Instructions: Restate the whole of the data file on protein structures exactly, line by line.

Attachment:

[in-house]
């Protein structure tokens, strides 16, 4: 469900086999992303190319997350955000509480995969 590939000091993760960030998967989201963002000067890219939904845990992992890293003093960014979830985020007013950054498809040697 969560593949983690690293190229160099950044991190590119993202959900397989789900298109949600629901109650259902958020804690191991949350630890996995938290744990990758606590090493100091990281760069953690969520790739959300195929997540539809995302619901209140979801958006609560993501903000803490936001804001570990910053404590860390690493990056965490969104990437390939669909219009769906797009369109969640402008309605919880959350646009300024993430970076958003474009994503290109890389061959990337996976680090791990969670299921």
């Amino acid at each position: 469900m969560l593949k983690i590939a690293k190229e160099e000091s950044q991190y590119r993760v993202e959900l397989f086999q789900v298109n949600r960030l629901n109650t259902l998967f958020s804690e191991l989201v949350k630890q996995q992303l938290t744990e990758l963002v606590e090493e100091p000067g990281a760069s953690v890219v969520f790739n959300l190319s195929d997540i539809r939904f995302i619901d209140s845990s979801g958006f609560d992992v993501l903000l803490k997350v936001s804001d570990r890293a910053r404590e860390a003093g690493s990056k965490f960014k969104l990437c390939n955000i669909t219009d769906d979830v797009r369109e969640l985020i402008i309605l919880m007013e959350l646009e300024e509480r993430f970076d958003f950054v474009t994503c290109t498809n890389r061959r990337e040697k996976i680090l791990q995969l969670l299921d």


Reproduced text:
[in-house]
């Protein structure tokens, strides 16, 4: 469900086999992303190319997350955000509480995969 590939000091993760960030998967989201963002000067890219939904845990992992890293003093960014979830985020007013950054498809040697 969560593949983690690293190229160099950044991190590119993202959900397989789900298109949600629901109650259902958020804690191991949350630890996995938290744990990758606590090493100091990281760069953690969520790739959300195929997540539809995302619901209140979801958006609560993501903000803490936001804001570990910053404590860390690493990056965490969104990437390939669909219009769906797009369109969640402008309605919880959350646009300024993430970076958003474009994503290109890389061959990337996976680090791990969670299921």
């Amino acid at each position: 469900m969560l593949k983690i590939a690293k190229e160099e000091s950044q991190y590119r993760v993202e959900l397989f086999q789900v298109n949600r960030l629901n109650t259902l998967f958020s804690e191991l989201v949350k630890q996995q992303l938290t744990e990758l963002v606590e090493e100091p000067g990281a760069s953690v890219v969520f790739n959300l190319s195929d997540i539809r939904f995302i619901d209140s845990s979801g958006f609560d992992v993501l903000l803490k997350v936001s804001d570990r890293a910053r404590e860390a003093g690493s990056k965490f960014k969104l990437c390939n955000i669909t219009d769906d979830v797009r369109e969640l985020i402008i309605l919880m007013e959350l646009e300024e509480r993430f970076d958003f950054v474009t994503c290109t498809n890389r061959r990337e040697k996976i680090l791990q995969l969670l299921d």